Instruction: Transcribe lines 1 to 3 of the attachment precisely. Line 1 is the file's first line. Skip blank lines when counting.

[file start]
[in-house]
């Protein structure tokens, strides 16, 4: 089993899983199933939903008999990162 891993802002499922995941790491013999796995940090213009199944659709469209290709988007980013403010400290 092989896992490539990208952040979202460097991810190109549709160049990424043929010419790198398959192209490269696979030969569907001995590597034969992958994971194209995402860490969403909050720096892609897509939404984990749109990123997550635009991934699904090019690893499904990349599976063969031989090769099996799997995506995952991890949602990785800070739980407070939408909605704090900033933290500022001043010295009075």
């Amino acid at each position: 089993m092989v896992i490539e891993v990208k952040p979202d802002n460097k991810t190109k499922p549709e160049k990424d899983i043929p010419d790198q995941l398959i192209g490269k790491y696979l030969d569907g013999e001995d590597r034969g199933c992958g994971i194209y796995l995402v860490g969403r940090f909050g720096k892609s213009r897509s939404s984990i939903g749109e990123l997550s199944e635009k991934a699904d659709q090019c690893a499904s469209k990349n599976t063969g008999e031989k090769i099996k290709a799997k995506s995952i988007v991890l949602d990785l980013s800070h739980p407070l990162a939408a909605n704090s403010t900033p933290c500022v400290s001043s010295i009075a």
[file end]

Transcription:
[in-house]
């Protein structure tokens, strides 16, 4: 089993899983199933939903008999990162 891993802002499922995941790491013999796995940090213009199944659709469209290709988007980013403010400290 092989896992490539990208952040979202460097991810190109549709160049990424043929010419790198398959192209490269696979030969569907001995590597034969992958994971194209995402860490969403909050720096892609897509939404984990749109990123997550635009991934699904090019690893499904990349599976063969031989090769099996799997995506995952991890949602990785800070739980407070939408909605704090900033933290500022001043010295009075």
């Amino acid at each position: 089993m092989v896992i490539e891993v990208k952040p979202d802002n460097k991810t190109k499922p549709e160049k990424d899983i043929p010419d790198q995941l398959i192209g490269k790491y696979l030969d569907g013999e001995d590597r034969g199933c992958g994971i194209y796995l995402v860490g969403r940090f909050g720096k892609s213009r897509s939404s984990i939903g749109e990123l997550s199944e635009k991934a699904d659709q090019c690893a499904s469209k990349n599976t063969g008999e031989k090769i099996k290709a799997k995506s995952i988007v991890l949602d990785l980013s800070h739980p407070l990162a939408a909605n704090s403010t900033p933290c500022v400290s001043s010295i009075a």